SEC. 14. Who may apply. – The following persons may file in the proper Court of First Instance [now Regional Trial Court] an application for registration of title to land, whether personally or through their duly authorized representatives:

Those who by themselves or through their predecessors-in-interest have been in open, continuous, exclusive and notorious possession and occupation of alienable and disposable lands of the public domain under a bona fide claim of ownership since June 12, 1945, or earlier. (Emphasis supplied)
Incidentally, P.D. No. 1073 set 31 December 1987 as the deadline for judicial confirmation of imperfect and incomplete titles to alienable and disposable land of the public domain. This deadline was extended to 31 December 2000 by R.A. No. 6940. Since the application of the respondents was filed with the trial court in 1997, their application for judicial confirmation of title was thus filed on time.

The required period of possession and the time frame within which to file a petition for judicial confirmation of imperfect title having been clarified, we now proceed to determine the issue of whether the respondents were able to prove open, continuous, exclusive, and notorious possession and occupation of the subject parcel of land under a bona fide claim of ownership since 12 June 1945 or earlier. This issue is obviously a question of fact.

Ordinarily, we defer to the findings of facts of the trial court, especially when they are affirmed by the Court of Appeals. However, when they are not supported by the record or are so glaringly erroneous as to constitute a serious abuse of discretion, we shall not hesitate to overturn such finding.[36] We do so in this case.

In the decision rendered by the trial court, it concluded that the respondents’ predecessors-in-interest were in open, continuous, public, and adverse possession of the land for more than thirty years prior to the filing of the petition. It did not state the factual basis of its finding.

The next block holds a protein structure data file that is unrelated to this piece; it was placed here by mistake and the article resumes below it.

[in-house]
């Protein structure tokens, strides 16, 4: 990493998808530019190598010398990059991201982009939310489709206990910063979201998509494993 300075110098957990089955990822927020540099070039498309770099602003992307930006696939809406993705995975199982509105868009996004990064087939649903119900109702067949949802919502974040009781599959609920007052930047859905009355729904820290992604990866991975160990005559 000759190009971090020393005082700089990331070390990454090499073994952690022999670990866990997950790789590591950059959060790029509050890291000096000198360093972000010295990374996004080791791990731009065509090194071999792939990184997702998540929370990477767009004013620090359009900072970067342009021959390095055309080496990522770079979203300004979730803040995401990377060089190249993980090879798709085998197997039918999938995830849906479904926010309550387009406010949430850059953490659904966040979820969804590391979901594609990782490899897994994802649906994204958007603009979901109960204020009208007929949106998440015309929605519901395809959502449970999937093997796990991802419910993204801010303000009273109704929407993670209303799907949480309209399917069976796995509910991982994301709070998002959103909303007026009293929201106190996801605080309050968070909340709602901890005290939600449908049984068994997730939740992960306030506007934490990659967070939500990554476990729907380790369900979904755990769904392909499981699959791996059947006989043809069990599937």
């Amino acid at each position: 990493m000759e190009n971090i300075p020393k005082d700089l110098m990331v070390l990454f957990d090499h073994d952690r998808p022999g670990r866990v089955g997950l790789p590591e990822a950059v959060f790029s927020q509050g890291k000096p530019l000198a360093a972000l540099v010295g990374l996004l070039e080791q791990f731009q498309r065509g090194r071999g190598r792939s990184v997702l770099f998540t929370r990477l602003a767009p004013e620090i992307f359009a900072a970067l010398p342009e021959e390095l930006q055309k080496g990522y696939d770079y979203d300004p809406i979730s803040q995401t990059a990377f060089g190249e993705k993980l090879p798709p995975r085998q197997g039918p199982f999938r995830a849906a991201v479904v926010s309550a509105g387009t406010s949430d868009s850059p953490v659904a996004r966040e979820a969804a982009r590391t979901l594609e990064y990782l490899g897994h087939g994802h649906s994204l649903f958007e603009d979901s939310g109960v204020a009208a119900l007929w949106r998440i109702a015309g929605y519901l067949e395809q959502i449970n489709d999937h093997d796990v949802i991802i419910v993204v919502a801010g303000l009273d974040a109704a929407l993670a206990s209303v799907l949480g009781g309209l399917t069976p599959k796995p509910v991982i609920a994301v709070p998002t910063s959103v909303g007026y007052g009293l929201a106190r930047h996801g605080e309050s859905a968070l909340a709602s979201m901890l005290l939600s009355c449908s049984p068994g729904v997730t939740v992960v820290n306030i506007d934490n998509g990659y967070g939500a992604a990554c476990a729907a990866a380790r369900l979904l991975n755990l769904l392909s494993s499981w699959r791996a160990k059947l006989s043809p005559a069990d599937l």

The Court of Appeals, on the other hand, made the following finding of fact and conclusion:
As emphasized, appellee Teodoro Kalaw is the son of Spouses Nicolas Kalaw and Juliana Laluces. The latter acquired the subject lot from the original owner thereof, Silvina Banasihan in 1960. And, from the time the parents (predecessor-in-interest) of Teodoro Kalaw took possession of the subject property in 1960, they erected and built a movie house known as Chit’s Theater, which is popular and known to many of the residents and the neighboring areas of Brgy. Batong Malake, Los Baños, Laguna, which have been patronized by many moviegoers as it is situated in the center of business area or poblacion. This fact is supported by the testimonies of appellees’ witnesses namely: Roberto Sta. Maria, Ignacio Nunez and Susan Kalaw-Pua stating that the appellees were now the owners of the subject property by means of a deed of sale and that the same property has been declared for taxation purposes.[37]
This finding is not supported by the testimonies of respondents’ witnesses. Roberto Sta. Maria testified as follows:
QMr. Sta. Maria, do you know a certain Teodoro Kalaw from Los Baños, Laguna?
AYes, sir.

QWhy do you know Teodoro Kalaw?
AHe became my employer when he was operating a movie theater, sir.

QWhat is the name of this movie theater?
AChit theater, sir.

QAnd this Chit theater, where is it located?
ABatong Malake, Los Baños, Laguna.

QAnd who is the owner of that land where this theater is located?
ANicolas Kalaw, sir.


And what is the relation between Nicolas and Teodoro?

ATeodoro is the son of Nicolas, sir.

QAt present, who is the owner of that property or land where this Chit theater is located?
ATeodoro Kalaw, sir.

QAnd from whom did Teodoro Kalaw acquire the said property?
AFrom his father Nicolas Kalaw, sir.